Social and Emotional Wellbeing

  A fully implemented district homework policy, with metrics and measurements to monitor the quantity and quality of homework.
  Continuous improvement in guidance counseling at both high schools, with regular metrics to ensure comparability.
  Progress on key initiatives including test and project scheduling to reduce work pileups for our middle and high school students.
  Building social and emotional education into our elementary curriculum, including anti-bullying education.

Healthy students are better learners

We have a strong and well-deserved reputation for high academic achievement in our schools. Our students are among the best in the state of California and even nationally.

It seems self-evident that healthy, well-rested students will be better learners. They will be more alert, more open to new experiences, and more engaged with their teachers and fellow students. But like many districts similar to ours, we struggle with forces that pull our students in other directions. Building into our schools a conscious focus on student health -- social, emotional, and physical -- can make a real difference for our kids.

Over my first term, I've kept my promise to make the wellbeing of our students a top priority for me and for PAUSD.

  • I led the successful effort to promote sleep by prohibiting academic classes during "zero period," which begins before 7:30 in the morning.
  • I supported significant increases in mental health funding and services for our students, including wellness centers at both high schools.
  • I've kept my commitment to improve social emotional learning in our schools, including the addition of advisory periods at Gunn.

In my second term, I'll focus on unfinished business, particularly homework. Despite the district's homework policy and my best efforts, our students are still spending more time on homework than the policy provides, at the cost of sleep, free time and family time after school, and learning. I've worked to keep the school board and the district focused on this problem, and I'll redouble my efforts in a second term.

Unnecessary stress: a key issue for our students. Palo Alto parents, teachers, and health workers -- both in our schools and in the community -- have long noticed that our kids experience stress that can interfere with their learning, and their overall health.

What does this stress look like? Concretely, it means homework that stretches late into the night for many of our students -- despite scientific evidence showing that too much homework is self-defeating for learning. It means students and parents spending large amounts of time and money on tutors in order to enhance college applications. It means kids without enough time to be kids, at increasingly younger ages, as the pressure pushes down into middle and even elementary school. It can look like an excessive focus on grades and competition over grades, rather than on the joy of learning. It can even result in cheating and plagiarism as students react to the pressure to produce, as Stanford Education School senior lecturer Denise Clark Pope showed in her study "Doing School." As Dr. Kenneth Ginsburg has noted, many teens are even suffering from physical maladies such as headaches, stomach aches, and fatigue as a result of excessive stress.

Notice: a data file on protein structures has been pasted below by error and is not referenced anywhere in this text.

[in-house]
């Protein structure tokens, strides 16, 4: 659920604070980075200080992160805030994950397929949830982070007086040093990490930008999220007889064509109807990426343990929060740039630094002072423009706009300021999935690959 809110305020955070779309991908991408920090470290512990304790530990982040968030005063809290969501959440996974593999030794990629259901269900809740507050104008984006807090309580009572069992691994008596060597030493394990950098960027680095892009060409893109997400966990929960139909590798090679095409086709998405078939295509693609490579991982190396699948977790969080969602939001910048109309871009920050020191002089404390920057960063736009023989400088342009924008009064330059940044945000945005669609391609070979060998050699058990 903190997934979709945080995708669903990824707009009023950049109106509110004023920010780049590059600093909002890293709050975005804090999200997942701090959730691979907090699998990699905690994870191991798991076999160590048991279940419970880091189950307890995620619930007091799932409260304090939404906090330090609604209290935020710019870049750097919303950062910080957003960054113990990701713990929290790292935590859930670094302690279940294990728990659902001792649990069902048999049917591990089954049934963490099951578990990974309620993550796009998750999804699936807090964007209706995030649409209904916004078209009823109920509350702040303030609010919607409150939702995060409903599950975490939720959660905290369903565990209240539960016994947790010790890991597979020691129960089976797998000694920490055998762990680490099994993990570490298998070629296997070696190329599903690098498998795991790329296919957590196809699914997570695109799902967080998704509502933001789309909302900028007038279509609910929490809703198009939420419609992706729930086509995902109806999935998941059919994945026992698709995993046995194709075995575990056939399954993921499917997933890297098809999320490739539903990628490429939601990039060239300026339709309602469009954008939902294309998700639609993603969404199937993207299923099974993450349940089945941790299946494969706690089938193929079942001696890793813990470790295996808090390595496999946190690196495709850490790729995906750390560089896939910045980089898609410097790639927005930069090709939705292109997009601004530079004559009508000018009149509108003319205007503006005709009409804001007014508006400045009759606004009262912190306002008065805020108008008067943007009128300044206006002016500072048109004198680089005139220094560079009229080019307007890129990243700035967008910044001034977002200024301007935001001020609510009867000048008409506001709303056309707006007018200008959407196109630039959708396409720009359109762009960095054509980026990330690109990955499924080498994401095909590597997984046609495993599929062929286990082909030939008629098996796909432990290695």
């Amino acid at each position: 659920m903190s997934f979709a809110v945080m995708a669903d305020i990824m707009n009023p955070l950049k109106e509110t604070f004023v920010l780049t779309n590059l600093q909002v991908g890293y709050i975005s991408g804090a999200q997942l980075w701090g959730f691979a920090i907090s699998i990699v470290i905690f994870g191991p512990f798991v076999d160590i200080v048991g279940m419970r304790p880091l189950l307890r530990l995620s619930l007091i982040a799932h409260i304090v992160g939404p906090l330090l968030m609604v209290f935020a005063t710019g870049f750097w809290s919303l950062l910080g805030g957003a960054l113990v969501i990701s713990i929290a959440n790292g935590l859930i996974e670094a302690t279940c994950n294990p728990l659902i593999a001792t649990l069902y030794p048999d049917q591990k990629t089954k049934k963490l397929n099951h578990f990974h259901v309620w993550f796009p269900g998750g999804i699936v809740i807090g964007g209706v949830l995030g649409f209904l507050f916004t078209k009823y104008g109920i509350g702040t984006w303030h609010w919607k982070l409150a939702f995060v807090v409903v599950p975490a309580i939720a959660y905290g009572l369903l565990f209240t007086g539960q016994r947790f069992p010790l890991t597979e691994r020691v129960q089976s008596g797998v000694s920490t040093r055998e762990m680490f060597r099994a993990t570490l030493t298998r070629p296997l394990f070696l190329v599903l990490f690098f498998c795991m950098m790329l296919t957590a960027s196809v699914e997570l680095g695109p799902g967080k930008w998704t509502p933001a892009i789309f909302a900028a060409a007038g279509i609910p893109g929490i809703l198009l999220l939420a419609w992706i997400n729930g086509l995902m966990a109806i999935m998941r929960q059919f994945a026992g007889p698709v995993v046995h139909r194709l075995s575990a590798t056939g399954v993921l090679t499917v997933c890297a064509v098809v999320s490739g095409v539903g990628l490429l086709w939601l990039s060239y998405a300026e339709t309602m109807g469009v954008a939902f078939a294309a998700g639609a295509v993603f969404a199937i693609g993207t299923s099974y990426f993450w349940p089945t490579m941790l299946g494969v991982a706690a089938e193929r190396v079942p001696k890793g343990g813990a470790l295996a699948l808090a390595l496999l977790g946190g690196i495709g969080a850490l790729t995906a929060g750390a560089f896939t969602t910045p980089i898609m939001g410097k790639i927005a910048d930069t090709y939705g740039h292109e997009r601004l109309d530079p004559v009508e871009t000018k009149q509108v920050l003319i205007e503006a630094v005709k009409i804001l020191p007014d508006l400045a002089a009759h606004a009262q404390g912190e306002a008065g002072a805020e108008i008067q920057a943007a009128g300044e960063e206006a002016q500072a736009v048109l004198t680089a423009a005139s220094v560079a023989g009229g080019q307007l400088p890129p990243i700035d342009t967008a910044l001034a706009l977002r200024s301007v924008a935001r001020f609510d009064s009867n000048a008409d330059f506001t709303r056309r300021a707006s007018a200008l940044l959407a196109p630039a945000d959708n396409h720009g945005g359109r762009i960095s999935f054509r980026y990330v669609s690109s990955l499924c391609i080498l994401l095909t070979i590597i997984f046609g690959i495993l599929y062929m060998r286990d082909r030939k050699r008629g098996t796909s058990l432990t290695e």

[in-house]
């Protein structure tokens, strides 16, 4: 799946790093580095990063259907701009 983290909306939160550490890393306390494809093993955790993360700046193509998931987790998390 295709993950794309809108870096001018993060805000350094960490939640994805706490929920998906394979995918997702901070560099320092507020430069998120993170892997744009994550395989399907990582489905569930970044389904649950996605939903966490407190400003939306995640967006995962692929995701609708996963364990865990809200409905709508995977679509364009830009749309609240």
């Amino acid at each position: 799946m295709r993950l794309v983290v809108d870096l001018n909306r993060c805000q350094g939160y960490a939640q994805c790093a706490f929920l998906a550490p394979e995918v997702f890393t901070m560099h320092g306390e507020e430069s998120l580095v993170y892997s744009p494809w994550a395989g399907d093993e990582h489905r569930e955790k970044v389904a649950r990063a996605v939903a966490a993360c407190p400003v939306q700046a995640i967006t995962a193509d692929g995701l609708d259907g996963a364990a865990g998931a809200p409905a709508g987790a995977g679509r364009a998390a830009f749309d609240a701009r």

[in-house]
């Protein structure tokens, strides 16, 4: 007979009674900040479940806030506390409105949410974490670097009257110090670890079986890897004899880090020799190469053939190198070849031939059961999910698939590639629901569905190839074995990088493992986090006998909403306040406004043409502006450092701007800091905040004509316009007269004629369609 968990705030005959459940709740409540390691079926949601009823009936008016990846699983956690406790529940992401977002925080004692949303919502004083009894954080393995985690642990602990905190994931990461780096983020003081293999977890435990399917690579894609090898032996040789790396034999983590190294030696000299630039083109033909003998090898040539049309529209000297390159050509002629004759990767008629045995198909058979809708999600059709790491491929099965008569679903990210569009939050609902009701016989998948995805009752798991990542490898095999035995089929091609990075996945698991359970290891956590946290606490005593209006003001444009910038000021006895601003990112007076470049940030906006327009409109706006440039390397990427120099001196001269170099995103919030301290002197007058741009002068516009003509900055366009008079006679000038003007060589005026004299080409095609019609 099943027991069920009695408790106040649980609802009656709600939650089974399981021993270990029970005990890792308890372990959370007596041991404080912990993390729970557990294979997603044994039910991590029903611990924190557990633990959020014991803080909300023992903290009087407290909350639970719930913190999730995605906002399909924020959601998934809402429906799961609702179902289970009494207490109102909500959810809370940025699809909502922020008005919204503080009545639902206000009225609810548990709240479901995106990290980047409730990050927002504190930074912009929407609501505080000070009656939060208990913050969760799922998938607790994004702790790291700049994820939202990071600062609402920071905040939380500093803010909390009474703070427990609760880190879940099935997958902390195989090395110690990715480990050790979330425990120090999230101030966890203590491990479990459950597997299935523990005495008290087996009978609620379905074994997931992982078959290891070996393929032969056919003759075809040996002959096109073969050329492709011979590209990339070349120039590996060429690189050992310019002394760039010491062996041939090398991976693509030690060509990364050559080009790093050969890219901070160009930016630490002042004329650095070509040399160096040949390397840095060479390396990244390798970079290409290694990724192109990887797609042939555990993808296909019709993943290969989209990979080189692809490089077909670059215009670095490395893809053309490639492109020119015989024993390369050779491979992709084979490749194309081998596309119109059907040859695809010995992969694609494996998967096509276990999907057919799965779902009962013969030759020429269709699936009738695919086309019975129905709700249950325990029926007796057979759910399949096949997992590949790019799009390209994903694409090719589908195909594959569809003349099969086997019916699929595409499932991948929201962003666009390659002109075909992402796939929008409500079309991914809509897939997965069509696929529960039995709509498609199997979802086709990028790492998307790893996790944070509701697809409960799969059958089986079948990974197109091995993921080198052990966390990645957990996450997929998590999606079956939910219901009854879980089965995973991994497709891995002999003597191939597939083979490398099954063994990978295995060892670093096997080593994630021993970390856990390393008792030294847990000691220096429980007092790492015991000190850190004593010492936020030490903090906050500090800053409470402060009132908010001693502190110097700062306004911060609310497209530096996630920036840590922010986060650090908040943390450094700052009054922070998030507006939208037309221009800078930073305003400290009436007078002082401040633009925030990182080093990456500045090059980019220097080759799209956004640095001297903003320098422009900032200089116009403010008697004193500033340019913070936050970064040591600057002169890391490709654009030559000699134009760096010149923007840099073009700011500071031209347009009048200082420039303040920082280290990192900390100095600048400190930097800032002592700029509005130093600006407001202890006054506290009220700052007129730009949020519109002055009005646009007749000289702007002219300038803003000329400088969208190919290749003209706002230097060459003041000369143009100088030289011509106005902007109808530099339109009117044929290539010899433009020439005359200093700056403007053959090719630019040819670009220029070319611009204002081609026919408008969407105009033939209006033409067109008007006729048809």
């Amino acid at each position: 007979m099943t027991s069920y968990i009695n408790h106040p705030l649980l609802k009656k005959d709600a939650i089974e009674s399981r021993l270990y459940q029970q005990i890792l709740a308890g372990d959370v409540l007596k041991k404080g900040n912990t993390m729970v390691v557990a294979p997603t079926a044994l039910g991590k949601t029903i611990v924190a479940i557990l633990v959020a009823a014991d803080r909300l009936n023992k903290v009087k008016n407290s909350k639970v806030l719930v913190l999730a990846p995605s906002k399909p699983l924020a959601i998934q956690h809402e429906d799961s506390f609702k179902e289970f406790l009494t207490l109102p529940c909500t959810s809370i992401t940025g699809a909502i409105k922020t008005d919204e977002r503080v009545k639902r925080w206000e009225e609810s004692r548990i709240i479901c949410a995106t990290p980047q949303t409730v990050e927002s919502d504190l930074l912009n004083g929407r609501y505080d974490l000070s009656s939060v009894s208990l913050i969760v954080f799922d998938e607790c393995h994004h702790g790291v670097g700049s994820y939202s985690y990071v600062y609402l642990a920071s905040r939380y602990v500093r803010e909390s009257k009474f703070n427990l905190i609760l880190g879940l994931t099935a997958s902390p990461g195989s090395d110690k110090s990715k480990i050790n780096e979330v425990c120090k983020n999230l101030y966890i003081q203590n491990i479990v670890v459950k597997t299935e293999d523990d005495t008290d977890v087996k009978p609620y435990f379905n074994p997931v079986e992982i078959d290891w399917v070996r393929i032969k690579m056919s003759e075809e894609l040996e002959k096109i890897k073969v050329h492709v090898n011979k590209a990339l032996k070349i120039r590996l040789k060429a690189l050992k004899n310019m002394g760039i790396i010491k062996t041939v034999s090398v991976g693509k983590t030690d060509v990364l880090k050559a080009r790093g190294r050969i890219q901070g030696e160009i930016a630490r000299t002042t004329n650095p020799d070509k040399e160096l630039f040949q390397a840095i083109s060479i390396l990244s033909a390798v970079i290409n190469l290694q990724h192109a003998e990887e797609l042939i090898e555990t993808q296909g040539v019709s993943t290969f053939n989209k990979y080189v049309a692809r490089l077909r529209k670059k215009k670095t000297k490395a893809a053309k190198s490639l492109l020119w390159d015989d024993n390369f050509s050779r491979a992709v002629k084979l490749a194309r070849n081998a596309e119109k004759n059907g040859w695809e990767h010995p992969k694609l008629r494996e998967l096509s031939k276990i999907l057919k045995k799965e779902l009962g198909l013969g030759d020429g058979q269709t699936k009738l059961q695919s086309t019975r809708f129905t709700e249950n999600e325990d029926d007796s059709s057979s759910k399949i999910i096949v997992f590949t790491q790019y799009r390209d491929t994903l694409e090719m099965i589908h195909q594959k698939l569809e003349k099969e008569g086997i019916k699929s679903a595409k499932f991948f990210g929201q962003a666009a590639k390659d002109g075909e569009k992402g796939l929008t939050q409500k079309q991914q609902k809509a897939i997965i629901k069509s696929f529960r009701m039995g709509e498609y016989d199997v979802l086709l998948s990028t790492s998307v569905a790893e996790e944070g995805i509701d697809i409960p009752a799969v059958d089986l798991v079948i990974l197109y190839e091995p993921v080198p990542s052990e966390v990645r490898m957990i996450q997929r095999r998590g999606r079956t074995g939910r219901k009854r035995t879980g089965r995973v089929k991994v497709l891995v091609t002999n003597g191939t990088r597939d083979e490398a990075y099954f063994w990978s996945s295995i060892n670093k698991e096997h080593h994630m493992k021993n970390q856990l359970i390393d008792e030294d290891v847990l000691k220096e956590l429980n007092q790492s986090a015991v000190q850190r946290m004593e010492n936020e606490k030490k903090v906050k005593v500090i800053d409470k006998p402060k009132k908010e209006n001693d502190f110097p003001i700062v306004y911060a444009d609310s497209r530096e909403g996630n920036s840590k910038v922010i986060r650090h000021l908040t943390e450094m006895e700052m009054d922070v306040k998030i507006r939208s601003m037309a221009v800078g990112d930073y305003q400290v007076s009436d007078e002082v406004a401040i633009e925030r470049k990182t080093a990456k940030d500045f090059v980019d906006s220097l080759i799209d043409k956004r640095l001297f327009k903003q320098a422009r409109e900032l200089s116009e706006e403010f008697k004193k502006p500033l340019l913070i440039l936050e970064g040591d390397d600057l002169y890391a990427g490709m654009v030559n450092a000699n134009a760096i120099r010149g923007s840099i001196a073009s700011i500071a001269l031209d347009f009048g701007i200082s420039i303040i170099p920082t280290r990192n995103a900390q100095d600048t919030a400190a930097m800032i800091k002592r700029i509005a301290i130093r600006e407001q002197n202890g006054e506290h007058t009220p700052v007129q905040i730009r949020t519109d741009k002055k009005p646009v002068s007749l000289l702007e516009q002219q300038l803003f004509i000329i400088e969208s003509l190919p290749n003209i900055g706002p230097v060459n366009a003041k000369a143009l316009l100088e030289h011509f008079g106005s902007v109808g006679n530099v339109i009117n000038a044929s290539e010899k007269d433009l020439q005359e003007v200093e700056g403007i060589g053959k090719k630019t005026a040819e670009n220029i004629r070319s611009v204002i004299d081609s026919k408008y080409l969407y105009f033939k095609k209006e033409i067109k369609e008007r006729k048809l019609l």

As I’ve talked with students at many of our schools, I hear them say that they feel that no matter how hard they work or how much time they put in, it’s not enough. A student graduation speaker at Gunn a few years ago made headlines by openly acknowledging this struggle. When my daughter was a student at Gunn, I remember many nights when she was up after we’d gone to bed, doing homework -- and her friends were the same. Our kids and our parents are missing the down time, play time and family time that is part of childhood and adolescence.

Some people say that this is the cost of high academic achievement. But research reveals that is a false choice: social and emotional well-being and academic achievement go hand in hand. Healthy, well-rested, well-adjusted kids learn better and achieve more than kids who are stressed and sleep-deprived. Just think about your own life -- do you do your best work when you are happy, relaxed, and stimulated, or when you are juggling too many tasks in too little time? Many studies have found a connection between sleep deficits and reduce academic performance. (For more about the academic research on academic stress, see this annotated bibliography).

Further Reading

Kenneth R. Ginsburg, Building Resilience in Children and Teens: Giving Kids Roots and Wings. American Academy of Pediatrics, 2011.

Denise Clark Pope, Doing School: How We Are Creating a Generation of Stressed-Out, Materialistic, and Miseducated Students. Yale University Press, 2003.

Madeline Levine, The Price of Privilege: How Parental Pressure and Material Advantage Are Creating a Generation of Disconnected and Unhappy Kids. Harper, 2008.


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